History of Bookmaking Class Puzzle - timeline (PowerPoint)
- Greetings Art Educators,
Kathleen Arola shared this PowerPoint she created for her bookmaking unit:
History of Bookmaking - Puzzle Timeline:
You can save the file to your hard drive and play with it. It could also be
a lesson in font styles too - Notice that Kathleen has chosen a different
font for each slide. You can play with colors, too. Have fun with it this
summer. I will not leave this online for long - so grab it now.
Judy Decker - Ohio
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Here's another organizational tip for art classrooms: The numbering idea is great, however my elementary classes are large and I see 500 students every week, so I find the numbering system a little tedious, especially when most of my materials must be shared. For my elementary art room, I've found a color coding system works very well. Each table is assigned a name from the color wheel, and materials are placed in "supply boxes" marked with each of the colors. Glue, scissors, and pencils are standard supplies in the boxes. I've also found large plastic trays in the primary and secondary colors to use for markers, or other piece materials. Folding a piece of 12 x 18 construction paper in half serves as a folder for 2-D work of any size. We have often had classes over 30 students, and passing out unfinished art work was taking too much class time. With the folders, passing things out takes about 1 minute, the kids all find their own work in the folder, and work begins. Each table "group" is responsible to keep their supplies in good shape for other classes. 3-D work is marked in a similar way with color coded name tags. When passing out 3-D work, each child gets out one piece of art work (not necessarily their own) and delivers it to the "table color" on the tag. Every piece is "delivered" in a very short time, and work begins.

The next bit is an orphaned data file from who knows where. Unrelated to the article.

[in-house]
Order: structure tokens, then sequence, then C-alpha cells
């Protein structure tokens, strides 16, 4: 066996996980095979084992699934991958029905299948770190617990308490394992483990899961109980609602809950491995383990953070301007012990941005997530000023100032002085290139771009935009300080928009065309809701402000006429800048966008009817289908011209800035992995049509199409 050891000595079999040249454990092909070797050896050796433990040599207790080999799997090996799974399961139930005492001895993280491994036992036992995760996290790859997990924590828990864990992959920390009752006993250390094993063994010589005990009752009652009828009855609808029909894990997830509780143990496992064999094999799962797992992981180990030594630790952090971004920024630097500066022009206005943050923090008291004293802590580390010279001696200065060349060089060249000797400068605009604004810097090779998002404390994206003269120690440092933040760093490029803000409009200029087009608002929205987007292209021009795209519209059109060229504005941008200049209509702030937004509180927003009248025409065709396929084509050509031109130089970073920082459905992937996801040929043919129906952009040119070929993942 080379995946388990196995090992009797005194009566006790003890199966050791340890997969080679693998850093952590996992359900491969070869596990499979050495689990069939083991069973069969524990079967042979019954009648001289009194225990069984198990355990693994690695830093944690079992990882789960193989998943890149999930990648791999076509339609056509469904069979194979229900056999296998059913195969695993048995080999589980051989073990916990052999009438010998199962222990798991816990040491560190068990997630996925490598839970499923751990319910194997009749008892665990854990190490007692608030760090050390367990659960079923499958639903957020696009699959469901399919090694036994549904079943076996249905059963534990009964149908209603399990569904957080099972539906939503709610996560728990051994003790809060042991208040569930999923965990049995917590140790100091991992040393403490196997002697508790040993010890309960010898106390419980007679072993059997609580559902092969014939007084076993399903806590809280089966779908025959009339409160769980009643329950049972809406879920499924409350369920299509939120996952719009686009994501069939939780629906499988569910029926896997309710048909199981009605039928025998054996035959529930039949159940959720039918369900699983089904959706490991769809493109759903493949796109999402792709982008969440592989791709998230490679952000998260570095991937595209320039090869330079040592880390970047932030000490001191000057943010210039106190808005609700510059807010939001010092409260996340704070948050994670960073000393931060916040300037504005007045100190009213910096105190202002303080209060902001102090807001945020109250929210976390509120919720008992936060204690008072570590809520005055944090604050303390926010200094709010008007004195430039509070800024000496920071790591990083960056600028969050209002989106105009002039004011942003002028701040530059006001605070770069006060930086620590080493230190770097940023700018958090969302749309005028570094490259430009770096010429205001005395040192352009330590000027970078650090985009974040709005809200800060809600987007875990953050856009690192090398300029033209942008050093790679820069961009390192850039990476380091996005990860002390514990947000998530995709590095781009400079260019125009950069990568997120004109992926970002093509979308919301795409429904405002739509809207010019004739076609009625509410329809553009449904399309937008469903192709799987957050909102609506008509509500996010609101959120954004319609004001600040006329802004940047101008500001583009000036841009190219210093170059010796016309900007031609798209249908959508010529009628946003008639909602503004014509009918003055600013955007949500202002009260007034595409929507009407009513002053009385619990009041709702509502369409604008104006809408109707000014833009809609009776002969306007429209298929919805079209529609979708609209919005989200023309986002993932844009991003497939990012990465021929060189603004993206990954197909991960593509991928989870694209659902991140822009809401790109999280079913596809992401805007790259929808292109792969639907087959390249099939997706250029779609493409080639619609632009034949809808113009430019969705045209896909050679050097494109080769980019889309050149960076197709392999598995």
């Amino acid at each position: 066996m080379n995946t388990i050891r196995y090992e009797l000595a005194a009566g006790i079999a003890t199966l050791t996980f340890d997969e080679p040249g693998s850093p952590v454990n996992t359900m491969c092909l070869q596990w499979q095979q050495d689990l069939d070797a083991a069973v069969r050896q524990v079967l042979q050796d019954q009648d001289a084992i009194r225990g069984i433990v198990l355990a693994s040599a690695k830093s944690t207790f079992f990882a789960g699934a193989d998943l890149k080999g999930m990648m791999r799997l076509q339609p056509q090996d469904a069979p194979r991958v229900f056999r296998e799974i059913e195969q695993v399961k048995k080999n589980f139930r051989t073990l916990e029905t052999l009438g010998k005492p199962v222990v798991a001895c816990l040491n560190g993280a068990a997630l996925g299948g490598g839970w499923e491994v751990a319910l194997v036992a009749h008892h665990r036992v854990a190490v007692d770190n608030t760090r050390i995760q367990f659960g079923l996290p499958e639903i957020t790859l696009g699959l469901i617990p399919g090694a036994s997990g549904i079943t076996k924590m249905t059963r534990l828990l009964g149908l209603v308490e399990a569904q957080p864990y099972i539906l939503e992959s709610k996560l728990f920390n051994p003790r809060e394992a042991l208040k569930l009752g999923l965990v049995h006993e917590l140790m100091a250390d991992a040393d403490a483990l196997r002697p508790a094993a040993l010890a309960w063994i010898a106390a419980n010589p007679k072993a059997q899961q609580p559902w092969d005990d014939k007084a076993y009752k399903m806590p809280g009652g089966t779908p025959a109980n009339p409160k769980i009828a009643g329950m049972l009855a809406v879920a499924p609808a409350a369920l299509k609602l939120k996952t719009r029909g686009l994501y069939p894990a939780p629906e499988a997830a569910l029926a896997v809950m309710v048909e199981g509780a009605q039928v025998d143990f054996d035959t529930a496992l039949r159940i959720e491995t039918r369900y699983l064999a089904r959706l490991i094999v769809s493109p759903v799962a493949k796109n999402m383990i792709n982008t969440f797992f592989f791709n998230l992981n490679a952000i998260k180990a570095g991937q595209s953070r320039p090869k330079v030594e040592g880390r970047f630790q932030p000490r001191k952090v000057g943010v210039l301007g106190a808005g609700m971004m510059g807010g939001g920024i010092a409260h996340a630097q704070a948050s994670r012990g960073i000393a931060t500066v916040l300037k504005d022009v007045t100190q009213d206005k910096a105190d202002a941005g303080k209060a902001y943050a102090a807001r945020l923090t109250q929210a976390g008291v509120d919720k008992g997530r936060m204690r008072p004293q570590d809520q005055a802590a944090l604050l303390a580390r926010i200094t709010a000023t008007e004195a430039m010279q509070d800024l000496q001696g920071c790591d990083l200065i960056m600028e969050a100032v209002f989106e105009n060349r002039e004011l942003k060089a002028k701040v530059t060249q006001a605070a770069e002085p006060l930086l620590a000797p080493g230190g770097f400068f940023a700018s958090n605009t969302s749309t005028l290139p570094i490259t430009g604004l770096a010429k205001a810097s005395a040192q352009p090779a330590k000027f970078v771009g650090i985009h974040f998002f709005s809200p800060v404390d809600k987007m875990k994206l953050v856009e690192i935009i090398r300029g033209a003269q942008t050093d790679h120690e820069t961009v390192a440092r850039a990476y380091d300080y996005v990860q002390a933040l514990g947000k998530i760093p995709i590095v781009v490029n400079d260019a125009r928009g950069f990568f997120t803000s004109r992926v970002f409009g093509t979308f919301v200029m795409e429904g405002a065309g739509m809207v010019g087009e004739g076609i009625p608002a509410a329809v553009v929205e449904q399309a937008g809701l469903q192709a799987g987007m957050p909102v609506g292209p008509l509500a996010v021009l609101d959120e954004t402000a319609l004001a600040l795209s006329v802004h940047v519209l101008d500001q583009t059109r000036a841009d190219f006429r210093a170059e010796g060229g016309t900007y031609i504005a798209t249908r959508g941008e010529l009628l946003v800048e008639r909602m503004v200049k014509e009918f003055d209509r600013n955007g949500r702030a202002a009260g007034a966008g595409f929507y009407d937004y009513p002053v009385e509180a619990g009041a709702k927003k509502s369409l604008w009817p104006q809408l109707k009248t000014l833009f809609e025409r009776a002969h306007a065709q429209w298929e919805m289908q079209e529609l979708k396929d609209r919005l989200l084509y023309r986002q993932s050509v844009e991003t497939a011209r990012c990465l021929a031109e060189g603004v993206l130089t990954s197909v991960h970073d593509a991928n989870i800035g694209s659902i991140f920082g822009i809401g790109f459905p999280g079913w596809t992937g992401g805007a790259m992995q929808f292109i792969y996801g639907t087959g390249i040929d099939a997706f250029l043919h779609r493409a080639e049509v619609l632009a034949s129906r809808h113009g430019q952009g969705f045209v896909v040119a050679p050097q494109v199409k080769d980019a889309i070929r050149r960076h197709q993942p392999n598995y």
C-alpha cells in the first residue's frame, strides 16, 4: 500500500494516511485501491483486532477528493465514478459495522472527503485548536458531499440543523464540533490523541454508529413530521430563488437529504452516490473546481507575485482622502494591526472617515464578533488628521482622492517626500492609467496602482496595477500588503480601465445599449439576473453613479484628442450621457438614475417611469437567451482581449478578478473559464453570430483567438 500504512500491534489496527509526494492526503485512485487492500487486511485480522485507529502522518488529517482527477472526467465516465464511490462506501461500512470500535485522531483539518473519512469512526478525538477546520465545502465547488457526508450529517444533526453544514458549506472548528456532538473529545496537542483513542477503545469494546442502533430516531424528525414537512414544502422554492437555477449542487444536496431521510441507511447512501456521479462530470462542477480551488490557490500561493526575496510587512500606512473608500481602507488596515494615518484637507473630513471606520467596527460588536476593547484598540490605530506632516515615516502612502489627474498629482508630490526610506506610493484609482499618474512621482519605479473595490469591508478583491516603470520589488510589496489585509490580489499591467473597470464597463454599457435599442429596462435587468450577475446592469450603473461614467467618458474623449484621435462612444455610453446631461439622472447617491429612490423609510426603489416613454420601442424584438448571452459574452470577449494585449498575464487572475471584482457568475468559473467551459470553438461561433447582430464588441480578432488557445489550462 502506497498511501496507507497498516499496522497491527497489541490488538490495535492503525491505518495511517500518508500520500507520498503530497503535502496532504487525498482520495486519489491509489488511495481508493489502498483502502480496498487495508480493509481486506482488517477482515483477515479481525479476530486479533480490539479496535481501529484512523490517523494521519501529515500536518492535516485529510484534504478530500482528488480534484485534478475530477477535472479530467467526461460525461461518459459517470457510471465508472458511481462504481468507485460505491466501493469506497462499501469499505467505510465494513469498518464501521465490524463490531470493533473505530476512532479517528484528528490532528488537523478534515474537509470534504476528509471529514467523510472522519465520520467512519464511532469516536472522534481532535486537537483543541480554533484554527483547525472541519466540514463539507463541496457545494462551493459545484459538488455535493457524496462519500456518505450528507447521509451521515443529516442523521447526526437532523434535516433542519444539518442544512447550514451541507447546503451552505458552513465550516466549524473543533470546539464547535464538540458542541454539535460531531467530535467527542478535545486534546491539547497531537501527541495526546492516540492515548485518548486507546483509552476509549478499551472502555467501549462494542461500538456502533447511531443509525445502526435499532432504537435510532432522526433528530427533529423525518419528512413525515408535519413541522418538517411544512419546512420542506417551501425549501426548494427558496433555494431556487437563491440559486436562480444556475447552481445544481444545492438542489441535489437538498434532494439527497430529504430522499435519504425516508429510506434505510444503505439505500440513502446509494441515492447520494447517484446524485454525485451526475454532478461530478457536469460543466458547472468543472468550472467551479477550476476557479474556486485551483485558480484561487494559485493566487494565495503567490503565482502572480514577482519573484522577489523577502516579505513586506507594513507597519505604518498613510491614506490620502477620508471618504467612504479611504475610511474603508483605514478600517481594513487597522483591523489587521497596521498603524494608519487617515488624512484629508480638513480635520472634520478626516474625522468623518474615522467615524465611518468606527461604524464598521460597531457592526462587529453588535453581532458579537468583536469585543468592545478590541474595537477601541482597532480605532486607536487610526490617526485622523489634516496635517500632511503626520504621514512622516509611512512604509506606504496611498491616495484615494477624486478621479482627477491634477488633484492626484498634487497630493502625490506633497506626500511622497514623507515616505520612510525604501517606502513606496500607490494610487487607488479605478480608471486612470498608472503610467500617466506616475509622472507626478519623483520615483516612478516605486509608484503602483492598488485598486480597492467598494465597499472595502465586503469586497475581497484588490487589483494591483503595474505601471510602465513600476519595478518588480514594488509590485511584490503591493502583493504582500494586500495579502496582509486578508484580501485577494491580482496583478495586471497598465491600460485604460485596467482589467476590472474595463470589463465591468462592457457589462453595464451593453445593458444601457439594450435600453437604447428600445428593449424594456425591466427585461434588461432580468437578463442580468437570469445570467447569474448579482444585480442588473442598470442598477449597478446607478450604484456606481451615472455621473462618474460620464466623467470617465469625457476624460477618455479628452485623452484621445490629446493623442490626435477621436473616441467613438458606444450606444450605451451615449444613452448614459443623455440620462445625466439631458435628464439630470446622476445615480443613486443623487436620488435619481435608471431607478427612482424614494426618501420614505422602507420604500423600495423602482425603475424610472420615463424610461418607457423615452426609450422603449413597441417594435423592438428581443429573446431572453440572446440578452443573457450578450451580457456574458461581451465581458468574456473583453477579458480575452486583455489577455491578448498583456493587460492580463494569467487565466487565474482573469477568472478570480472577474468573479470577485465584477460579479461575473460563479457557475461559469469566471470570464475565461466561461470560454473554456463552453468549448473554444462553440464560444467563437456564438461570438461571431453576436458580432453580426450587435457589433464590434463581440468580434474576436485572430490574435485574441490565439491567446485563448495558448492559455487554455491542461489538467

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- Thanks Victoria,
This method works very well for younger students.... I subbed a lot for a
teacher who had those tool totes on each table. In the totes were all of the
basic supplies Elementary uses (crayons, markers, container of erasers, can
of pencils, scissors and glue bottles - enough for each kid at the table).
She had tempera paints and water color paints set up on a supply table at
all times - so it was very easy for her to switch to different media. One
tip that she did was make a poster of what the tote tray should look like -
nearly organized at the end of each class so kids could easily check
supplies. The only problem she had was the "usual" eraser problem
(mysteriously getting crumbled into little pieces). She just made sure she
had an adequate supply to replace them. When they were doing 3-D or
painting - the kids set the tote trays under the table. Clean-up was a
I had those long pencil boxes for middle school (so I could put rulers in
them too). We counted everything at the end of the class period. I just put
in them what we needed at the time. They weren't big enough for marker sets.
The Sanford markers - 12 color sets - were easy to check thought to see if
all were there.
Cardboard cheese boxes from the cafeteria a nice freebie to use for
organizing table supplies.
Have plenty of Zip lock bags on hand.
On 7/12/2004 9:39:33 AM, firstname.lastname@example.org wrote:
> Hi Judy,
....... For my elementary art room, I've
> found a color coding system works very well. Each table is assigned a
> name from the color wheel, and materials are placed in "supply boxes"
> marked with each of the colors. Glue, scissors, and pencils are standard
> supplies in the boxes. ......